Importance of Coronary Circulation

The heart is the organ that circulates and supplies oxygenated blood to all tissues in the body. What in turn helps the heart muscles function strongly to enable oxygen exposure and blood distribution to the rest of the body? Coronary circulation. A study conducted by the University of Minnesota revealed that the heart does not use the blood that it pumps. It is the coronary arteries that carry blood from lungs to be delivered to myocardium or heart tissues. Once the heart tissue is delivered oxygenated blood, it continues to pump blood to the rest of the body.

Importance of Coronary Circulation

Coronary arteries and veins lie on the surface of the heart and penetrate into the muscular heart layer, myocardium. These arteries that make up coronary heart circulation, branch from the aorta and surround the heart surface like a crown. Coronary arteries play a vital role in ensuring a normal cardiac functioning of the body.

  • Cardiac muscles need oxygen from early in embryonic development until death. An embryo develops only with an adequate supply of oxygen. In early stages this might be provided by diffusion; but the rate of diffusion becomes slower with growth. Thus the circulatory systems start functioning early in development, often before other organs and systems in the body.
  • The heart normally extracts 70 to 75 percent of the oxygen from blood in coronary circulation. This is more than the amount extracted by other organs from their circulation – such as 40 percent by skeletal muscle and 20 percent by liver.
  • The two main coronary arteries supplying blood are the left and the right coronary arteries. The left main artery supplies blood to the left side of the heart muscle as well as the circumflex artery which encircles the heart and supplies blood to the outer side and back of the heart. The right coronary artery supplies blood to the right ventricle, the right atrium, the sinoatrial, atrioventricular nodes that regulate the heart rhythm.
  • Cardiovascular efficiency is measured by how well the coronary arteries function. This also involves measuring the maximum volume of oxygen the body is consuming at the individual’s maximum heart rate. Whenever the heart activity is increased, the rate of coronary flow is increased. This also applies during decreased activity when the blood flow is slowed down. Coronary circulation thus helps in maintaining local muscle metabolism of the heart.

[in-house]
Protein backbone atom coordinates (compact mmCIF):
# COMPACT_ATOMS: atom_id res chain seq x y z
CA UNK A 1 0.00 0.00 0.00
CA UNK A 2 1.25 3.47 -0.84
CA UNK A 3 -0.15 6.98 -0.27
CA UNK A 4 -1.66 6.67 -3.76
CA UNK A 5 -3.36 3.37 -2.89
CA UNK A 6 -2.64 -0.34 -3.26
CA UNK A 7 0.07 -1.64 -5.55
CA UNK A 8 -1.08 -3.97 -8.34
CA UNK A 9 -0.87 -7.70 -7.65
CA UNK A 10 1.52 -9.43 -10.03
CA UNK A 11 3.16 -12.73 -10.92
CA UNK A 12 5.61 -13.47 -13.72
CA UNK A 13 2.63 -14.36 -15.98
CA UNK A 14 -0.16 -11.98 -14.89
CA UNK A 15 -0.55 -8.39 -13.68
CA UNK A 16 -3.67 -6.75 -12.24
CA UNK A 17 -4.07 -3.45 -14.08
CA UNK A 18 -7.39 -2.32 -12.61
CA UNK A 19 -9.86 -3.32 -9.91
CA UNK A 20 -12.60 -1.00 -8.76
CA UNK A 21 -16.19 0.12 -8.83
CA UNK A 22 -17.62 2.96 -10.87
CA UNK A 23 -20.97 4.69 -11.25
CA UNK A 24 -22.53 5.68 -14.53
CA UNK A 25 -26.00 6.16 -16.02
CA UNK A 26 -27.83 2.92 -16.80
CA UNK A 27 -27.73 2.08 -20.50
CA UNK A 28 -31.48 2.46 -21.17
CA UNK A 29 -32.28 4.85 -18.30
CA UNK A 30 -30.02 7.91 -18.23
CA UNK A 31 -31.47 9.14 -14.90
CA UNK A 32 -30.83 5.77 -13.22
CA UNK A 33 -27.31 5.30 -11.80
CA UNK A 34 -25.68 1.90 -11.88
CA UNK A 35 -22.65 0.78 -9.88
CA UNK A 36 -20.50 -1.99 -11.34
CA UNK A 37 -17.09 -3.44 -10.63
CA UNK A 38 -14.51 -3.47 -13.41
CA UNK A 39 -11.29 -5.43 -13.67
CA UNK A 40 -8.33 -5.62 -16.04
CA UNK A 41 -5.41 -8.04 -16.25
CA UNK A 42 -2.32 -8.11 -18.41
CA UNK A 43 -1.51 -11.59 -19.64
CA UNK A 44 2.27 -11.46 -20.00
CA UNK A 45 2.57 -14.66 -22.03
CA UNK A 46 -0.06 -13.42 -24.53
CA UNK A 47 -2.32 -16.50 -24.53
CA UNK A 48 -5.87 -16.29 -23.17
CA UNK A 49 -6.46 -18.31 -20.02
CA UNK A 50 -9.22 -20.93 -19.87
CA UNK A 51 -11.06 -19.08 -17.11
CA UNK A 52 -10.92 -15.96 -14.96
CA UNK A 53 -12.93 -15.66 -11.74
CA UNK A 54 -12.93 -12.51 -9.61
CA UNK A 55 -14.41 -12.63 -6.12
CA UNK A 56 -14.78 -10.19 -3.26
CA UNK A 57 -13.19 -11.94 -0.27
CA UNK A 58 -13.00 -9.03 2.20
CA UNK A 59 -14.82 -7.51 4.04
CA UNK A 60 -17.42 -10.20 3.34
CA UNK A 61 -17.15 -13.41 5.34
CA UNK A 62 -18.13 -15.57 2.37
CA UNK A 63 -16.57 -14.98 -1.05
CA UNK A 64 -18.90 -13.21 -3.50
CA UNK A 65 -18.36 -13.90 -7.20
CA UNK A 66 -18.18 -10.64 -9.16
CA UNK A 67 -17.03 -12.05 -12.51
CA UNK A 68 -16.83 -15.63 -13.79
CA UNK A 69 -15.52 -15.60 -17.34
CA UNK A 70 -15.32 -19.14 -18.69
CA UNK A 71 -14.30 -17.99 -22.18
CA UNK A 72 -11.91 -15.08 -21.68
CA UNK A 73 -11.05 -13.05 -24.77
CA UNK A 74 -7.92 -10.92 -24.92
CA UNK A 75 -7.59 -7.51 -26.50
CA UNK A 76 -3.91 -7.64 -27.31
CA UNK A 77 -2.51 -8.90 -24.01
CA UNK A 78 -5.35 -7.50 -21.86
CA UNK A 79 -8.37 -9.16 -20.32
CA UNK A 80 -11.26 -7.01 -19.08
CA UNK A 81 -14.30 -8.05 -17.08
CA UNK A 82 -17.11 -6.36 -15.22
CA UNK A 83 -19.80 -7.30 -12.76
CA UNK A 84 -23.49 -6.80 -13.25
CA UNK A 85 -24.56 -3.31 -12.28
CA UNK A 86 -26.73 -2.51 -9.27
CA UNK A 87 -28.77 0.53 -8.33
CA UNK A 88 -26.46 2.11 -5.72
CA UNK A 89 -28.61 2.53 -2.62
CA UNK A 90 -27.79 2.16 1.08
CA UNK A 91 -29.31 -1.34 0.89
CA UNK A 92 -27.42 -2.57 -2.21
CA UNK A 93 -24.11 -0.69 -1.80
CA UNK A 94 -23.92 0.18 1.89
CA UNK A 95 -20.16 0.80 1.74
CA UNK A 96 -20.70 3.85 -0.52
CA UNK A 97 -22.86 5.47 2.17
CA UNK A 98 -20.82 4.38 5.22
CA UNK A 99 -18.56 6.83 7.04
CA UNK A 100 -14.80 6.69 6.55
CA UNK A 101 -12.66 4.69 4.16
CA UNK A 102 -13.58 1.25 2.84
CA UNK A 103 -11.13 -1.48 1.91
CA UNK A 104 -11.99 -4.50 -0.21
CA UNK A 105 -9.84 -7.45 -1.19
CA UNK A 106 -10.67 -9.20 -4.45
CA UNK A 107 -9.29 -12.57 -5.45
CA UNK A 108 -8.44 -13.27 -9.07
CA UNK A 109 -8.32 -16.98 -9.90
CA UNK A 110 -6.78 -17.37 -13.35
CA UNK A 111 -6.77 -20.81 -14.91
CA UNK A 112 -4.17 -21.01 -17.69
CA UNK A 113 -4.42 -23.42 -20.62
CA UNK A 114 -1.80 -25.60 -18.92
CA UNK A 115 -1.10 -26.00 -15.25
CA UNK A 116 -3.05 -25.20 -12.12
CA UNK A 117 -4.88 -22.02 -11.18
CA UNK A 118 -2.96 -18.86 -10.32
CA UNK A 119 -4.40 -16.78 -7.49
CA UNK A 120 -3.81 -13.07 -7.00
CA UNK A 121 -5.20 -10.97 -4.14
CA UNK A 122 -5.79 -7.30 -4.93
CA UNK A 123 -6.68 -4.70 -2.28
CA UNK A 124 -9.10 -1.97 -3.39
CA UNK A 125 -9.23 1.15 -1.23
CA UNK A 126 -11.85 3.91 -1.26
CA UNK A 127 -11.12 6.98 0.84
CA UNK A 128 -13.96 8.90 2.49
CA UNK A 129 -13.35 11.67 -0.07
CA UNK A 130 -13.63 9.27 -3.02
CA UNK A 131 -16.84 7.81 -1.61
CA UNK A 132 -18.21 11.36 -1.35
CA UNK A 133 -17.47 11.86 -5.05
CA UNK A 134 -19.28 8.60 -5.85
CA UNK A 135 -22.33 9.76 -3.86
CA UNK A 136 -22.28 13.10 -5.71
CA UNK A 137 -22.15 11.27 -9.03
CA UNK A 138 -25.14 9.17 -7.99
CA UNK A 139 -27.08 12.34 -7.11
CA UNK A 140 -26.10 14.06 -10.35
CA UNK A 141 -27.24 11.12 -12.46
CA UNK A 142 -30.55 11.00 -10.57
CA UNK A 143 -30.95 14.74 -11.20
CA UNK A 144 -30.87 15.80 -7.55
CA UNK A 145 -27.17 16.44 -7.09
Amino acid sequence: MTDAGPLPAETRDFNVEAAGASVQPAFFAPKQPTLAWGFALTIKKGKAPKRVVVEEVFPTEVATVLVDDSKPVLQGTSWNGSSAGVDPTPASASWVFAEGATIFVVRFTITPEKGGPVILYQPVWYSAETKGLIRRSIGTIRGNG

• If coronary blood flow is interrupted, there will be a lack of oxygen and within 30 seconds, lactic acid will build up resulting in cellular asidosis. A consequence of this is an inhibition of muscle contraction that occurs immediately after cessation of blood flow.
  • A Coronary Artery Disease (CAD) is the gradual narrowing of the lumen of coronary arteries. When the walls of the coronary arteries thicken, it results in higher resistance to blood flow through the coronary arteries. This can eventually lead to complete blockage of the arteries. As a result, oxygen and nutrient supply to the myocardium drops below its demand.
  • For people who are physically active, while exercising, the heart rate and blood pressure increases, thus increasing the heart’s demand for oxygen. The main way to increase oxygen supply is by increasing blood flow through dilation of coronary arteries. If they can’t dilate properly, the heart muscle may not be able to get the amount of oxygen it needs to function well.

Thus, for the heart to never stop breathing, coronary circulation is important. Coronary artery is the leading cause of death worldwide. They are classified as ‘end circulation’ – representing the only source of blood to the myocardium; there is very little redundant blood supply, making the blockage of these arteries very critical.

Also Read: Importance of Blood Donation

It occurs when the build up of plaque – a fatty material made of cholesterol, white blood cells and some smooth muscle cells – within the walls of arteries obstruct the flow of blood. Some individuals with coronary artery disease report pain radiating from the chest, but others remain unreported. If untreated, it can lead to myocardial infarction or a heart attack.

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